Marcia doesn’t want to leave her little dog. She hugs him to her breast so tightly his legs splay sideways and his eyes bug out. Still, he manages to cheat just enough room to turn his head and liberally lick her mouth. Marcia tips her head back in delight.
‘You be a good boy till I get back,’ she says as he squirms in her embrace. ‘You be a good boy. Don’t worry, Pippin. Mummy be back soon. Yes she will.’
The dog – a Papillon, apparently, some expensive cross between a spaniel and something else, a chinchilla, maybe – a tremblingly alert creature with dark lines under his eyes like he’s wearing Kohl, or not sleeping nights.
‘I wish I could take you with me,’ says Marcia, giving him one last squeeze, then plumping him down on the duvet and waving him off in the direction of her mum and dad. ‘Use the rest of that chicken,’ she shouts after them. They hurry out after the dog to get Marcia’s things ready.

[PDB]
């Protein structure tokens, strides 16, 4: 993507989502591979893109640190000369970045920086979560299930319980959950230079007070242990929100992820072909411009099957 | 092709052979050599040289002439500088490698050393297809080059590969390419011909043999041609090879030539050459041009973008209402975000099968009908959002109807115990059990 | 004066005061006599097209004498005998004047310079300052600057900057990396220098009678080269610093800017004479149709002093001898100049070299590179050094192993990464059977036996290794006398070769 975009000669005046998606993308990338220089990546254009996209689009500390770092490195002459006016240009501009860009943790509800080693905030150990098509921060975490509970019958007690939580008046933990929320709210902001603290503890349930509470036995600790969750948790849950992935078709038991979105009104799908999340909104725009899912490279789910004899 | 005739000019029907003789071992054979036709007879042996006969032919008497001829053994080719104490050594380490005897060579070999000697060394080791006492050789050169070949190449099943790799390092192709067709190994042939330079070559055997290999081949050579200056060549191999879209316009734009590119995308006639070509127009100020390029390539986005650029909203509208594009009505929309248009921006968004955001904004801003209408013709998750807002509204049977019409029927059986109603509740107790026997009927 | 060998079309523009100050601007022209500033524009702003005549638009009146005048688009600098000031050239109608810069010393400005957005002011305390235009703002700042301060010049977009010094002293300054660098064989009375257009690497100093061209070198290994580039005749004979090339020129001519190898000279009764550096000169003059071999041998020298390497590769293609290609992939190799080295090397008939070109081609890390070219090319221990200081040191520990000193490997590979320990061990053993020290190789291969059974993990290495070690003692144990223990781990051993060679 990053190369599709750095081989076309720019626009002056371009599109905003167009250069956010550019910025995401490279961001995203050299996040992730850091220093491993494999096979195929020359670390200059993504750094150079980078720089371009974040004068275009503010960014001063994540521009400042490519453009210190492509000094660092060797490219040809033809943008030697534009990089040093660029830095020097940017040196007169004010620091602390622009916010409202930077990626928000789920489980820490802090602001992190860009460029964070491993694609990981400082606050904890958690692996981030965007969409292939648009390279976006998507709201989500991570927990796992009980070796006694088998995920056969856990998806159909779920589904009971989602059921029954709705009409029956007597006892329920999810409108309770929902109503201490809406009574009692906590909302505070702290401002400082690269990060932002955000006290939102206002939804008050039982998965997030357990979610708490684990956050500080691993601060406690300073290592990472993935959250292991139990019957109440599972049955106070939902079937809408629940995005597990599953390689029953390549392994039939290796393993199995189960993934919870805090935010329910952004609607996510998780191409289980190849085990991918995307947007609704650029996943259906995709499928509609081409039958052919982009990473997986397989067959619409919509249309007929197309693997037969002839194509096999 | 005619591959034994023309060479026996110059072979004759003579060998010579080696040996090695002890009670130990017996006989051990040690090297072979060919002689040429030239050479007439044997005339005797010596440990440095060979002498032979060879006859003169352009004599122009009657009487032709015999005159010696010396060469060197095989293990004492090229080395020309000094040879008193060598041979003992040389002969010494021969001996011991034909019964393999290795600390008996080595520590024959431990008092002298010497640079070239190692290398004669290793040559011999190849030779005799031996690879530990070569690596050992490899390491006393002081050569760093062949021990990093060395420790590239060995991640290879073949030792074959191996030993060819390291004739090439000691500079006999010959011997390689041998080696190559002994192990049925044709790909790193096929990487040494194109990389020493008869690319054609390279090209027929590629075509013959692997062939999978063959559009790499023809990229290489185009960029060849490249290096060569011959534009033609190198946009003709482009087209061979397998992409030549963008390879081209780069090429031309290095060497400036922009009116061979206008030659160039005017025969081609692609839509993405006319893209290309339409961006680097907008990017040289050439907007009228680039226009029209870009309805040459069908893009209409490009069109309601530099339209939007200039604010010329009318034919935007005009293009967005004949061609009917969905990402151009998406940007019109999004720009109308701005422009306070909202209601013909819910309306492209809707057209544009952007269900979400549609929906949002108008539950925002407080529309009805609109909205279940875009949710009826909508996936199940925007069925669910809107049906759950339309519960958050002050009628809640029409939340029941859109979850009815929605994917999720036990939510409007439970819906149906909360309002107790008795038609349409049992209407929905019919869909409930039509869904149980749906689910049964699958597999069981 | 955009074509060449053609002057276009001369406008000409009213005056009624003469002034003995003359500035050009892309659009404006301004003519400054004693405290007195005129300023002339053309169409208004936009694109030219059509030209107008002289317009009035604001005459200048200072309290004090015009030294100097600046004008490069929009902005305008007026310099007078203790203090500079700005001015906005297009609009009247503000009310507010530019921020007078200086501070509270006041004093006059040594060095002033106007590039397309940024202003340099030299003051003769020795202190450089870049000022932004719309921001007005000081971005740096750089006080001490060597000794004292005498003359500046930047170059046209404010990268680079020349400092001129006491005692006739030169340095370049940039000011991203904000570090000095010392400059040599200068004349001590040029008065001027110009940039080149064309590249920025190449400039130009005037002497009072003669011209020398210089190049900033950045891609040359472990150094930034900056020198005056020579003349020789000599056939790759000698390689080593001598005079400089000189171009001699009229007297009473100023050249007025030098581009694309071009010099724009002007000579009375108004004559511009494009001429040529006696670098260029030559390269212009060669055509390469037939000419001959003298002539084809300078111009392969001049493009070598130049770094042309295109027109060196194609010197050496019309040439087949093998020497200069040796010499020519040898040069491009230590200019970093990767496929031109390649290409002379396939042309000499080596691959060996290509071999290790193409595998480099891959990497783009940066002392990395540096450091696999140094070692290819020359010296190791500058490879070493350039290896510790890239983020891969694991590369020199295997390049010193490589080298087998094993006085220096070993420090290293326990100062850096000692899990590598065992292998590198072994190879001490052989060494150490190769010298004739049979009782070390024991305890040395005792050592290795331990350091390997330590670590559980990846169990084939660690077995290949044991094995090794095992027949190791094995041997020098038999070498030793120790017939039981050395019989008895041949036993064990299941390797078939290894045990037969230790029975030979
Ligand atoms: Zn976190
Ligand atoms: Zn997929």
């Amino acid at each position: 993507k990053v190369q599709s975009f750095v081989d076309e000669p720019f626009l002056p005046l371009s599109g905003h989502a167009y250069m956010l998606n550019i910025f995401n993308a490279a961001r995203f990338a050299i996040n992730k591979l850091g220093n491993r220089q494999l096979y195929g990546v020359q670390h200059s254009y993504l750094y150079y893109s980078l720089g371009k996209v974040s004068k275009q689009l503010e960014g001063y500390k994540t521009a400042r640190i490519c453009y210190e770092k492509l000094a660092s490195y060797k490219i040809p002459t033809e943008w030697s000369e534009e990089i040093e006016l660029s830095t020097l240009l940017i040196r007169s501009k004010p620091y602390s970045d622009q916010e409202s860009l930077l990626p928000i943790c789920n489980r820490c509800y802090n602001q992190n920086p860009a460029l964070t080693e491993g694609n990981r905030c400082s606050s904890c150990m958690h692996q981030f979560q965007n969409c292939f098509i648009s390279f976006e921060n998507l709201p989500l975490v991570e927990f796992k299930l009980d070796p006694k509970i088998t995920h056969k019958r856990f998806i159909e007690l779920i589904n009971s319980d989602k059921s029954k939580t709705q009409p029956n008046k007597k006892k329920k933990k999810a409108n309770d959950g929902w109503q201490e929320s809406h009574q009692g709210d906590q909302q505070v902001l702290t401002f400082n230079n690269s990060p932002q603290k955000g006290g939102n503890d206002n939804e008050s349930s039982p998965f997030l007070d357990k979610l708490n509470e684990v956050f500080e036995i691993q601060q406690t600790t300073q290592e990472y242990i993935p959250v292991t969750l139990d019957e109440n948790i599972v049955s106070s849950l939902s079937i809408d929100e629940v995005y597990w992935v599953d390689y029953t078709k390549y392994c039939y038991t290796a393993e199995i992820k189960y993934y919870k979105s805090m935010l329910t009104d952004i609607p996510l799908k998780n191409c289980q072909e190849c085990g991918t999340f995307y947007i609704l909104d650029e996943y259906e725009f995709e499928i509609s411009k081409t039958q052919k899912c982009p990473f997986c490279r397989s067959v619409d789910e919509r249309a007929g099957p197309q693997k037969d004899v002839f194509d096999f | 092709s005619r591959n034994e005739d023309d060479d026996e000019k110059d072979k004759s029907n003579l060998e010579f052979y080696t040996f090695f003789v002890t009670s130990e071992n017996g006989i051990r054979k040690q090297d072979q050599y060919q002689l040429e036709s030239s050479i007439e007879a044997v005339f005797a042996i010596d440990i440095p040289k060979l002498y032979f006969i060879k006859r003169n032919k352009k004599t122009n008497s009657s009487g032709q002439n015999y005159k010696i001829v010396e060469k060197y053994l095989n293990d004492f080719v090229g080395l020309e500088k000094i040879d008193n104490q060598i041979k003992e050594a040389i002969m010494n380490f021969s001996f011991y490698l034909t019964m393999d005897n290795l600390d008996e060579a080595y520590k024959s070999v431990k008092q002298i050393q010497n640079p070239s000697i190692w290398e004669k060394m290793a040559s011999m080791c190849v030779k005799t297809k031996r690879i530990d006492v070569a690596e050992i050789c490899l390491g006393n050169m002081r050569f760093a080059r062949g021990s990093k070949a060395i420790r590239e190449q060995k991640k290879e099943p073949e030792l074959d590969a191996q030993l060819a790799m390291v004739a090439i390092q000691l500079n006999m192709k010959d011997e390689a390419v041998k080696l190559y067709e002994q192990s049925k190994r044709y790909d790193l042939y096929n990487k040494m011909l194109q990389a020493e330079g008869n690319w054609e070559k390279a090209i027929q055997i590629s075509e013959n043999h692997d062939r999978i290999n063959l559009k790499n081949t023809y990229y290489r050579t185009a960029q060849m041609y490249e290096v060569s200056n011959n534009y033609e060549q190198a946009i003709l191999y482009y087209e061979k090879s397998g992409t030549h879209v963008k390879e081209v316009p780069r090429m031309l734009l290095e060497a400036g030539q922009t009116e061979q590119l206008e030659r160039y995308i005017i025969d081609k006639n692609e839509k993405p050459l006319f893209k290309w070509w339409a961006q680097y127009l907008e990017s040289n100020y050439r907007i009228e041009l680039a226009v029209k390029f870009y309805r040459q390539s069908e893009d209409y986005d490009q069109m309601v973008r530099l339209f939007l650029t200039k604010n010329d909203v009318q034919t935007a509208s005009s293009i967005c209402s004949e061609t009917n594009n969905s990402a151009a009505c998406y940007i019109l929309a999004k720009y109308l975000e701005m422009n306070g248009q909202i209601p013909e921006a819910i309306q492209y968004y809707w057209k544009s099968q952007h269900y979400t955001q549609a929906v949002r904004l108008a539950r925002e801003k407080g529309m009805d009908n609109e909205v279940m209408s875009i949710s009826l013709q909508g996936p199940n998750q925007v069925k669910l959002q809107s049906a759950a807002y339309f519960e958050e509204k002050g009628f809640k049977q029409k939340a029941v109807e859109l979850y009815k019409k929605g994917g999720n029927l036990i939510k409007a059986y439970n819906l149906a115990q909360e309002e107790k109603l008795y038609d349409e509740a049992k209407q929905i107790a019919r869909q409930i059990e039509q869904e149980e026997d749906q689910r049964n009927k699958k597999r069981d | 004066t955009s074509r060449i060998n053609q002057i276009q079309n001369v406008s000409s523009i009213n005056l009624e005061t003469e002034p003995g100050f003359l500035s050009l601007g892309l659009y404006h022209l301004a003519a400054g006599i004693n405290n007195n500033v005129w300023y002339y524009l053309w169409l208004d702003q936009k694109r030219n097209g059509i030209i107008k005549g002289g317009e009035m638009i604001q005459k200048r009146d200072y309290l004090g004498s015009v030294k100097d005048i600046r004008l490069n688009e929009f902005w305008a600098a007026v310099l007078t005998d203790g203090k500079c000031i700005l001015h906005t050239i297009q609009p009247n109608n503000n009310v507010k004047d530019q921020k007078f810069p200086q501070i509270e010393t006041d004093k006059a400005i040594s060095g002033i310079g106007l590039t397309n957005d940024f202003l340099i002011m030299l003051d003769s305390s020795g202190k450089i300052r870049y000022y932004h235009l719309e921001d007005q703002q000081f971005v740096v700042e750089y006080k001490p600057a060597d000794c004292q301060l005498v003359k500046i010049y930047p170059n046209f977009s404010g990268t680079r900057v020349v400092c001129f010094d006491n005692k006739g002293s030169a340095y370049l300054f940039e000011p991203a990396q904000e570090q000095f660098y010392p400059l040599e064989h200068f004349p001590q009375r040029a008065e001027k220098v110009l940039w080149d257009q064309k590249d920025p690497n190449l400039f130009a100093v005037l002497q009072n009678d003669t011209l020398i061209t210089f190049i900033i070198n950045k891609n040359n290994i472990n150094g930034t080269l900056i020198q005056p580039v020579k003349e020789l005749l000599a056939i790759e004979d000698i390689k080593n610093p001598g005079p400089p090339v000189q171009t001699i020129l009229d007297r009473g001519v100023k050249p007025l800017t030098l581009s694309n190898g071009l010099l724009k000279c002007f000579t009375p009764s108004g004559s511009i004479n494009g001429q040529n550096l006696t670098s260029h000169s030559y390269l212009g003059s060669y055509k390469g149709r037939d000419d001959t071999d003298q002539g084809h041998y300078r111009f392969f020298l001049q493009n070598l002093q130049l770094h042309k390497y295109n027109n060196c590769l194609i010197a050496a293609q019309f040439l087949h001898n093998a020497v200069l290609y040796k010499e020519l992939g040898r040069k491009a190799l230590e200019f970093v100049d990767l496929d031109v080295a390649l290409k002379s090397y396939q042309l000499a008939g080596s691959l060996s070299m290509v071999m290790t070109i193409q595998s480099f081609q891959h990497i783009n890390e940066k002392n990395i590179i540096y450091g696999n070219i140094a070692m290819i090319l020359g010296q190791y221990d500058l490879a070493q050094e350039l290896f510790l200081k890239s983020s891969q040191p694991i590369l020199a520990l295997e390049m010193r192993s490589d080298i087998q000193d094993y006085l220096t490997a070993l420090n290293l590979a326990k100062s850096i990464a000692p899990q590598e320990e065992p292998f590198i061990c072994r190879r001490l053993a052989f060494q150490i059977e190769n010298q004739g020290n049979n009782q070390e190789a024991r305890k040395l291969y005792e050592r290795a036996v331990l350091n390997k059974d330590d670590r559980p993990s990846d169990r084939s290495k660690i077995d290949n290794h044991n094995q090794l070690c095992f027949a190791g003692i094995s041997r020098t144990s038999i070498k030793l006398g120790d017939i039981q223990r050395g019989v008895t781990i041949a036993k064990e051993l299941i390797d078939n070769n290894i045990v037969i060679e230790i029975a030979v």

‘So the doctor said for you to go into hospital on the phone?’ I ask her.
‘He didn’t like the sound of my head.’
‘Have you had it before?’
‘Yes. But not like this.’
She dabs a handkerchief under her right eye, and takes a steadying breath.
‘Sorry,’ she says.
‘A couple of other things I think you should know.’
‘Well, just lately my saliva has seemed thicker.’
‘Yes. I don’t know if it’s significant or not.’
‘Okay. Anything else.’
She looks down and starts twisting her handkerchief, like she’s wringing out the tears. Then she takes a long breath in through her nose, lets it out through her pursed lips, looks straight at me and gives me a brave smile.‘It’s my lady time.’